Less Chance to Get Together in the Dark

Businesses die every day in New York, but all deaths are not equal. Some rend the very fabric of a city that fancies itself, quite reasonably, the nation’s cultural tastemaker. So there is reason to mourn the passing of two movie houses in Manhattan that believed in the capacity of films that aren’t dominated by car explosions, light sabers and computer-generated gimcrackery to more faithfully reflect the human spirit.

Last Sunday the Sunshine Cinema, dedicated to independent and foreign films, shut its doors after a 16-year run on Houston Street (that’s HOW-stin, people, not HEW-stin). A developer plans to demolish it and put up … something. Whatever it is, it’s bound to be less soul-satisfying.

This Sunday brings the end to an older theater, Lincoln Plaza Cinemas, which has been around since 1981, in a worn area one flight below the street at Broadway and 62nd Street. The Lincoln Plaza faithful — who tend to be, shall we say, not young — aren’t just hanging crepe these days. They are practically ready to call in grief counselors.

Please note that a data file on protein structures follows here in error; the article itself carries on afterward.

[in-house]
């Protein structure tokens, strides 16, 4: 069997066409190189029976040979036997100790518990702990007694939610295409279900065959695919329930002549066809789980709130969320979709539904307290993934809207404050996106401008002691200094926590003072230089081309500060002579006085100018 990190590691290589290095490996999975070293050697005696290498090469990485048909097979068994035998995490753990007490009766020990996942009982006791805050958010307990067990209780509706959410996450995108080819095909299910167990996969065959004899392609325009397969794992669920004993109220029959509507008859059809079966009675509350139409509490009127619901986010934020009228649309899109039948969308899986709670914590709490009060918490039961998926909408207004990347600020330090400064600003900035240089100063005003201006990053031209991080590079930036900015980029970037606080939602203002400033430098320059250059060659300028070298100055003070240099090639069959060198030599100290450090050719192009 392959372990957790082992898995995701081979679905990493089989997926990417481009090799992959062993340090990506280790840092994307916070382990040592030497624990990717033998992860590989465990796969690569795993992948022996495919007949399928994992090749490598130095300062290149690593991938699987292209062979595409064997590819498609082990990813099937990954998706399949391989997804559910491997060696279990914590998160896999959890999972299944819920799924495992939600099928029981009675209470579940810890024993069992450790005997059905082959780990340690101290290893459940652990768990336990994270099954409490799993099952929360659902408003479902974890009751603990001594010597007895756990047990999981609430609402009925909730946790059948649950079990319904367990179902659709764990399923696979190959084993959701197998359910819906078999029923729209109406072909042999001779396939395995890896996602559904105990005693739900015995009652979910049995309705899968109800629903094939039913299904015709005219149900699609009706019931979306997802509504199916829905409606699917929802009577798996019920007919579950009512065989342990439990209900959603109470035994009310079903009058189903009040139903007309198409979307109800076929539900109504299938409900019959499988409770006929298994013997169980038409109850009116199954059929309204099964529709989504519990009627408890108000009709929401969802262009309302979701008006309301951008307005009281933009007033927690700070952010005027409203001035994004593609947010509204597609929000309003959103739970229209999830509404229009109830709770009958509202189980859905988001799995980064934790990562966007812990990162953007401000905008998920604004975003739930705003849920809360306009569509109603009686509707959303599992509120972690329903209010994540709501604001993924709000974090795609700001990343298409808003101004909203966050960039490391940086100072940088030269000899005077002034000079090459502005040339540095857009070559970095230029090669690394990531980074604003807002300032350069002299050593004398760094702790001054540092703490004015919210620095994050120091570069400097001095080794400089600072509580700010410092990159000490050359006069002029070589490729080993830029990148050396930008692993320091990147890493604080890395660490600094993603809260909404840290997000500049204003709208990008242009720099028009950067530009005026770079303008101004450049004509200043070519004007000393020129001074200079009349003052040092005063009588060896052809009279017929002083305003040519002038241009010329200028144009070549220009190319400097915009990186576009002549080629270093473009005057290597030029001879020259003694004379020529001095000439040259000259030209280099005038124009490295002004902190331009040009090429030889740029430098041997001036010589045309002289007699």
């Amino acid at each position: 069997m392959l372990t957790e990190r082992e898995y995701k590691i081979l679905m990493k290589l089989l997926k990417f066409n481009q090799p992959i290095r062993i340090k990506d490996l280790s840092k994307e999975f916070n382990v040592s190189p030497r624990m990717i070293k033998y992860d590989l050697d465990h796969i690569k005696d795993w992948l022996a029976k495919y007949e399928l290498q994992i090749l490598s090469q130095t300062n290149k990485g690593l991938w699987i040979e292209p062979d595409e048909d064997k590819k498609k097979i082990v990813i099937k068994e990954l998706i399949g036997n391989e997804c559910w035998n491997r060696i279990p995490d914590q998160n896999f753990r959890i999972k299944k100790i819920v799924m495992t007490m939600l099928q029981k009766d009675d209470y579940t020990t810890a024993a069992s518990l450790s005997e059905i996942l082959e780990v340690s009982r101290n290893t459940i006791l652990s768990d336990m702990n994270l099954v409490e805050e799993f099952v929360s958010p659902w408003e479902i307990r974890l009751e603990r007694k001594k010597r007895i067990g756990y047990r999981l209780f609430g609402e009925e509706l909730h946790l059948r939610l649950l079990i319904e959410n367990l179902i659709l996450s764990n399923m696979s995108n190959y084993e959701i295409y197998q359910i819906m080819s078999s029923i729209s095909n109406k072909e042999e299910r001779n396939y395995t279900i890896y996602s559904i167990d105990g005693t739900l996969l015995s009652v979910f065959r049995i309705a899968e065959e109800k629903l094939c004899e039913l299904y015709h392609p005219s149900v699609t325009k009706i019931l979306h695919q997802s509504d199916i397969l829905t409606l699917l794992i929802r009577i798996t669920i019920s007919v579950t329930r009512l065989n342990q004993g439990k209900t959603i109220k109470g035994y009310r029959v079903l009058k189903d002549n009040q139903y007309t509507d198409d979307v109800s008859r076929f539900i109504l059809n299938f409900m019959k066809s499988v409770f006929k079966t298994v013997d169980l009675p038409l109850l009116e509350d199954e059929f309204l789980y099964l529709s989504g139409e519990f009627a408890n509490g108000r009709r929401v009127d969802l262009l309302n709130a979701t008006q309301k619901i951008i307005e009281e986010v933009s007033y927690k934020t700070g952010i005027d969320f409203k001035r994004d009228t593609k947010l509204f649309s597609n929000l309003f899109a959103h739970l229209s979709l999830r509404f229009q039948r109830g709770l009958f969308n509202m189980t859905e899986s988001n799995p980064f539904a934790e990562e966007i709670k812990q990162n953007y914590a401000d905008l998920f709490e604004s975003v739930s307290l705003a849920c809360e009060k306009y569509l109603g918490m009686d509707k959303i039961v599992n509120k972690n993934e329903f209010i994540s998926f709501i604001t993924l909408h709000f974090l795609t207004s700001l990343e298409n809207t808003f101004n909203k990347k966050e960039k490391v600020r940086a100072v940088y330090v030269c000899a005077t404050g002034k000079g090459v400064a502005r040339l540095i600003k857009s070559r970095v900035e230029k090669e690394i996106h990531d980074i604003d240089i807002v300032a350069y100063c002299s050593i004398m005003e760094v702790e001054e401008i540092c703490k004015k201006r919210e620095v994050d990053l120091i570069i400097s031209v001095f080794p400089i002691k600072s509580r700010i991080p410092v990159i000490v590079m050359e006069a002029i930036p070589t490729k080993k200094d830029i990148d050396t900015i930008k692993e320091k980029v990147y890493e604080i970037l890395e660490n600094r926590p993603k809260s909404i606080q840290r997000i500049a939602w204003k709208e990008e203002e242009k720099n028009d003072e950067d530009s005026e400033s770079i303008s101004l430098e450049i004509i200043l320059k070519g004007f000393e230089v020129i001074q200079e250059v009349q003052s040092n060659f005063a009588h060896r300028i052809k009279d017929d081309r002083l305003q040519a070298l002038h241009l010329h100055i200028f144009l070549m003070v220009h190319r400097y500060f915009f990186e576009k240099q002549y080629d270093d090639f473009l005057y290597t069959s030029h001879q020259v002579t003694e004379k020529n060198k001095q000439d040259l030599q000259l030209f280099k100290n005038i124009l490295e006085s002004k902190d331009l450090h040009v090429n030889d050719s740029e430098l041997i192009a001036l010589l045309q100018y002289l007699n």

Call it an art house if you must, a term bound to scare off some people. It’s where devoted audiences have long flocked to see works of intelligence, many of them imports, because not all things great are American. On the final day at the theater, its six screens have films by Italian, Lebanese, Austrian, English and Scottish directors. There is also one film by a not-so-typical American named Woody Allen.

What happened to this theater is a landlord-tenant story so familiar to New Yorkers that it’s trite. The lease expired, and the building owner, Milstein Properties, didn’t renew it. Structural work is needed around the building, Milstein said. It has promised that once the job is done, a new cinema will be birthed in the old Lincoln Plaza space. We’ll see. For now, it’s probably not a bad idea to bear in mind an old line about verbal agreements and how they’re not worth the paper they’re written on.

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